Results are shown as the fold-enrichment relative to IgG IP controls (mean ± s.d., n=3
independent experiments).
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(d) Co-occupation of Runx2, TAZ and Snail in the Bglap2 promoter. ChIP experiments
using anti-Runx2 antibody were performed in Snail/Slug double null osteoblast progenitors
re-expressed with Flag-Snail under osteogenic culture condition and re-ChIPed with antiTAZ or anti-Flag antibody. Results are shown as fold-enrichment relative to IgG IP controls
(mean ± s.d., n=3 independent experiments).
(e) Snail and Slug increase YAP/TAZ/TEADs binding to the Ctgf promoter. ChIP
experiments using anti-YAP or anti-TAZ were performed in SSC lysates isolated from
Snailf/f/Slug+/+ and Snailf/f/Slug−/− mice that were transduced with adeno- GFP or Cre, and
then transfected with siGFP or siTEADs(1–4). Results are presented as the fold-enrichment
relative to IgG IP controls (mean ± s.d., n=3 independent experiments).
(f) Snail and Slug increases YAP/TAZ/TEADs binding to the Ankrd1 promoter. ChIP
experiments using anti-YAP or anti-TAZ were performed in SSCs isolated from Snailf/f/
Slug+/+ and Snailf/f/Slug−/− mice and transduced with adeno-GFP or Cre followed by
transfection with siGFP or siTEADS(1–4). Results are presented as fold-enrichment relative
to IgG IP controls (mean ± s.d., n=3 independent experiments).
(g) Snail and Slug increase Runx2 binding to the Bglap2 promoter. ChIP experiments using
anti-Runx2 or anti-TAZ were performed in lysates of calvarial osteoblast progenitors
isolated from Snailf/f/Slug+/+ and Snailf/f/Slug−/− mice and transduced with adeno-GFP or
Cre followed by transfection with siGFP or siTEADs(1–4). Results are presented as foldenrichment relative to IgG IP controls (mean ± s.d., n=3 independent experiments).
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Figure 8. A Snail/Slug-YAP/TAZ Axis Regulates SSC Function
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(a) CFU-F generation from Snailf/f/Slug+/+/GFP or Snailf/f/Slug−/−/Cre SSCs that were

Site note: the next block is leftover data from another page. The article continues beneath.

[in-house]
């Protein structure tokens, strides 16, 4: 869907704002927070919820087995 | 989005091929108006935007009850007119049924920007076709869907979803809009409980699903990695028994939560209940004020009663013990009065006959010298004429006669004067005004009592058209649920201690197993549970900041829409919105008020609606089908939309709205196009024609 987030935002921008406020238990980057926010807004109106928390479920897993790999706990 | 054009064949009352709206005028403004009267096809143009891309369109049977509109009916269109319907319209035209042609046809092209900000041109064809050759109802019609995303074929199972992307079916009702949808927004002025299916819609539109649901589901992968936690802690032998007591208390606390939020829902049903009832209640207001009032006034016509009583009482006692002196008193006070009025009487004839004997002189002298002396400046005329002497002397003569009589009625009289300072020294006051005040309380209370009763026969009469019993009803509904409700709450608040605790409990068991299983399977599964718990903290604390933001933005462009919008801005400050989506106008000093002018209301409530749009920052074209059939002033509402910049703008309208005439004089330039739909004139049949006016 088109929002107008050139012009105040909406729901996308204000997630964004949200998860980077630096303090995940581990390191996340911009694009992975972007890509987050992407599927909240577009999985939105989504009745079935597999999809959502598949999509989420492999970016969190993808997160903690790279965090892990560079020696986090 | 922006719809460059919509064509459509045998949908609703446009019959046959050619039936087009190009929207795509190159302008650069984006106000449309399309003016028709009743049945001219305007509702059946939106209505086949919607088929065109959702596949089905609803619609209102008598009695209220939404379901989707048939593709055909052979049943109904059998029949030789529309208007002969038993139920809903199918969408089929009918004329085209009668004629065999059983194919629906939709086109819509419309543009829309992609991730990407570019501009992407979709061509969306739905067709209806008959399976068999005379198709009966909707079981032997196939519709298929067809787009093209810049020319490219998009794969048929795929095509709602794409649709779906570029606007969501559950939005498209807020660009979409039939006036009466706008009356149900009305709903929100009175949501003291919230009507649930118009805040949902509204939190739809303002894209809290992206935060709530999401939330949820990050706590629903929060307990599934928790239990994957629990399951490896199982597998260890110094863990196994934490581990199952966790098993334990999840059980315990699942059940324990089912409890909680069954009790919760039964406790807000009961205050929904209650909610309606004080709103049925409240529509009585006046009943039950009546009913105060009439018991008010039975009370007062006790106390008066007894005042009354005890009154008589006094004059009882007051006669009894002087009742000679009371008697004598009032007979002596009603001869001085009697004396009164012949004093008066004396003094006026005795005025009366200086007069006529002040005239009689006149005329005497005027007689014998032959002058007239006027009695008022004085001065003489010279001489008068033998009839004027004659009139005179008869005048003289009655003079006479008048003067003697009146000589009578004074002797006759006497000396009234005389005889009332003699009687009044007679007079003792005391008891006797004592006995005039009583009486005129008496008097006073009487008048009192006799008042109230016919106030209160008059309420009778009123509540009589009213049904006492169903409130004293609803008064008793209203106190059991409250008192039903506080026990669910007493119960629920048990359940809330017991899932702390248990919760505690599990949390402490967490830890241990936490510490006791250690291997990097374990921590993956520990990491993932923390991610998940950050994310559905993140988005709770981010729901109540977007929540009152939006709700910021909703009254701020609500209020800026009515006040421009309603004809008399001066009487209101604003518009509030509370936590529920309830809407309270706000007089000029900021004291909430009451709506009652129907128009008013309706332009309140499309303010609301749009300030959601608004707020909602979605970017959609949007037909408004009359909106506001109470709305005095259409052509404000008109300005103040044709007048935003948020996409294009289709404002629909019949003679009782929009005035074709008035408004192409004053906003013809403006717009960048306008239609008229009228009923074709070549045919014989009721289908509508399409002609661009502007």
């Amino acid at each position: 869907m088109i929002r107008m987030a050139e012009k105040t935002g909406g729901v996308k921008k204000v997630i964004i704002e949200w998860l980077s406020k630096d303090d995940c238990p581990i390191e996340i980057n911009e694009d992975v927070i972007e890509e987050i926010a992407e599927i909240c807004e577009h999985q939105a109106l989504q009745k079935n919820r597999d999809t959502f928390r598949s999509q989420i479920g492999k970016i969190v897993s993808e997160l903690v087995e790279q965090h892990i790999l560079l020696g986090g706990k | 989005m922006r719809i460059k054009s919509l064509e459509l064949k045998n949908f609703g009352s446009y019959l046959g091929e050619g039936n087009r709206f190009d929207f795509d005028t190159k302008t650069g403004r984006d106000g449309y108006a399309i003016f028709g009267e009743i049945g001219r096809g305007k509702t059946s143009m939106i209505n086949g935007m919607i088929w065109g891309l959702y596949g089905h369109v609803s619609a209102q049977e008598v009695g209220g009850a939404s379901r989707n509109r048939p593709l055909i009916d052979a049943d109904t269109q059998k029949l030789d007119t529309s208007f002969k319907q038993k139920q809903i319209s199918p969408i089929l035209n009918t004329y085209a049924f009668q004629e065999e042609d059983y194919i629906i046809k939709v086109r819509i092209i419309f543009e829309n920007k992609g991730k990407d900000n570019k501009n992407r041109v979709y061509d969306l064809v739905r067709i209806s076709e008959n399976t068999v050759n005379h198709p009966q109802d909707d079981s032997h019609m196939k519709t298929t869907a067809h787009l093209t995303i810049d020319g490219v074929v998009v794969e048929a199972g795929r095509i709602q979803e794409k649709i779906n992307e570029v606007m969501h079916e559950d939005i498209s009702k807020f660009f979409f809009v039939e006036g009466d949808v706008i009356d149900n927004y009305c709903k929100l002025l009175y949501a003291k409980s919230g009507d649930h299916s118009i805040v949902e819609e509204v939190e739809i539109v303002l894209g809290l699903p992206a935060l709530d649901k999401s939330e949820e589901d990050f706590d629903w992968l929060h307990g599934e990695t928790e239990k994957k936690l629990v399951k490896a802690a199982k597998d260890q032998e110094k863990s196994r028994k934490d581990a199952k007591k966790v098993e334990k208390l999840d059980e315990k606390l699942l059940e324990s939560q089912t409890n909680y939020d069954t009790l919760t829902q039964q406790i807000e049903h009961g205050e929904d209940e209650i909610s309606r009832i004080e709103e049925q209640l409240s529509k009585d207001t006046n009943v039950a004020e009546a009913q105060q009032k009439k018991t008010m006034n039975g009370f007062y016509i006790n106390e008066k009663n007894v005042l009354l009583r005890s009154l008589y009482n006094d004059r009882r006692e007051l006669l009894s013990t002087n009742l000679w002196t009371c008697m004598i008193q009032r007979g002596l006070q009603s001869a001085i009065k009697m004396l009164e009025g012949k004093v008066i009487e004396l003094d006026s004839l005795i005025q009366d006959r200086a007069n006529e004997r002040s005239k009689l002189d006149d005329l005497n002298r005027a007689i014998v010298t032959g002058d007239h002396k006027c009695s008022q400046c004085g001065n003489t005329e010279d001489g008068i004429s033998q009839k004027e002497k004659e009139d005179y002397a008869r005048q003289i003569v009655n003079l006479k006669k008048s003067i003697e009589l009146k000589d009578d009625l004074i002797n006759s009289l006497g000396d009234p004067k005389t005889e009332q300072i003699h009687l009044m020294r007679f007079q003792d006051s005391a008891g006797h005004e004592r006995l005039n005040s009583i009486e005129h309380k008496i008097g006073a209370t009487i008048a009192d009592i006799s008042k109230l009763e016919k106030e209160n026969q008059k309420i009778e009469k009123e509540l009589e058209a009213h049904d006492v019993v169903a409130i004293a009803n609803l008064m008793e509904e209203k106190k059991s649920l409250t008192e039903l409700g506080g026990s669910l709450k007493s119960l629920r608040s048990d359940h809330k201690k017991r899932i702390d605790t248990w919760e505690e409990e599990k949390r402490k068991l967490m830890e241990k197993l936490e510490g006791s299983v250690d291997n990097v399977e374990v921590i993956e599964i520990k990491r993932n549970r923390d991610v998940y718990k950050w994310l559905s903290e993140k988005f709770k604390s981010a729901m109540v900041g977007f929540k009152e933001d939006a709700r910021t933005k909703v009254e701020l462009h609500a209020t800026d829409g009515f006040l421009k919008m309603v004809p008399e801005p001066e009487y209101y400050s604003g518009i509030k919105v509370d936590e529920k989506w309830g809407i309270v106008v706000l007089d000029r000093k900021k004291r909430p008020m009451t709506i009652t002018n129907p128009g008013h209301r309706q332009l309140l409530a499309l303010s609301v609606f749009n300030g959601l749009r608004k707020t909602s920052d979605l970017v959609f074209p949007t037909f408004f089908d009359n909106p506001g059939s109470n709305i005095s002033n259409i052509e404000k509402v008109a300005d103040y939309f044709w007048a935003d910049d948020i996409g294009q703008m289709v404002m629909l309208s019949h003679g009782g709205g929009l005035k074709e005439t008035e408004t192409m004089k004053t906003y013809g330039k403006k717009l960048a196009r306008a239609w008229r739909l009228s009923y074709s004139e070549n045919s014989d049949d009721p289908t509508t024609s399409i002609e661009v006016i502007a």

transduced with lentiviral GFP, YAP or TAZ constructs. Results are representative of 5
experiments performed.
(b) CFU-F colony counts from (a) (mean ± s.d., n=5 independent experiments). **p<0.01;
one-way ANOVA.
(c) Alizarin Red S staining of Snailf/f/Slug−/−/Cre or Snailf/f/Slug+/+/GFP SSCs transduced
with lentiviral GFP, YAP or TAZ, and cultured under osteogenic conditions for 14 d. Results
are representative of 3 experiments performed.
(d) Relative mRNA expression of osteogenic markers (Runx2, Osterix, Alp or Bglap2) in
cultures from (c) (mean ± s.d., n=3 independent experiments). **p<0.01; one-way ANOVA.
(e) Immunoblotting of YAP/TAZ, Snail/Slug and mutant Snail (N150). C3H10T1/2 cells
were transfected with mutant Snail (N150) or empty vector (EV). Results are representative
of 3 experiments performed.
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(f) Mutant Snail (N150) inhibits proliferation of C3H10T1/2 cells. Proliferative response in
cells from (e) were assayed by XTT assay (mean ± s.d., n=3 independent experiments).
**p<0.01; unpaired t-test.
(g) Relative mRNA expression of YAP/TAZ/TEAD targets was assessed in cells from (e)
(mean ± s.d., n=3 independent experiments). **p<0.01; unpaired t-test.
(h) Mutant Snail (N150) inhibits osteogenesis of C3H10T1/2 cells. Cells from (e) were
cultured under osteogenic conditions for 7 d. Osteogenesis was monitored by ALP staining.
(i) Relative mRNA expression of osteogenic markers (Runx2, Osterix, Alp and Bglap2) was
assessed in cells from (h) (mean ± s.d., n=3 independent experiments). **p<0.01; unpaired ttest.
(j) Schematic model of Snail/Slug in regulating SSC proliferation and osteogenic
differentiation.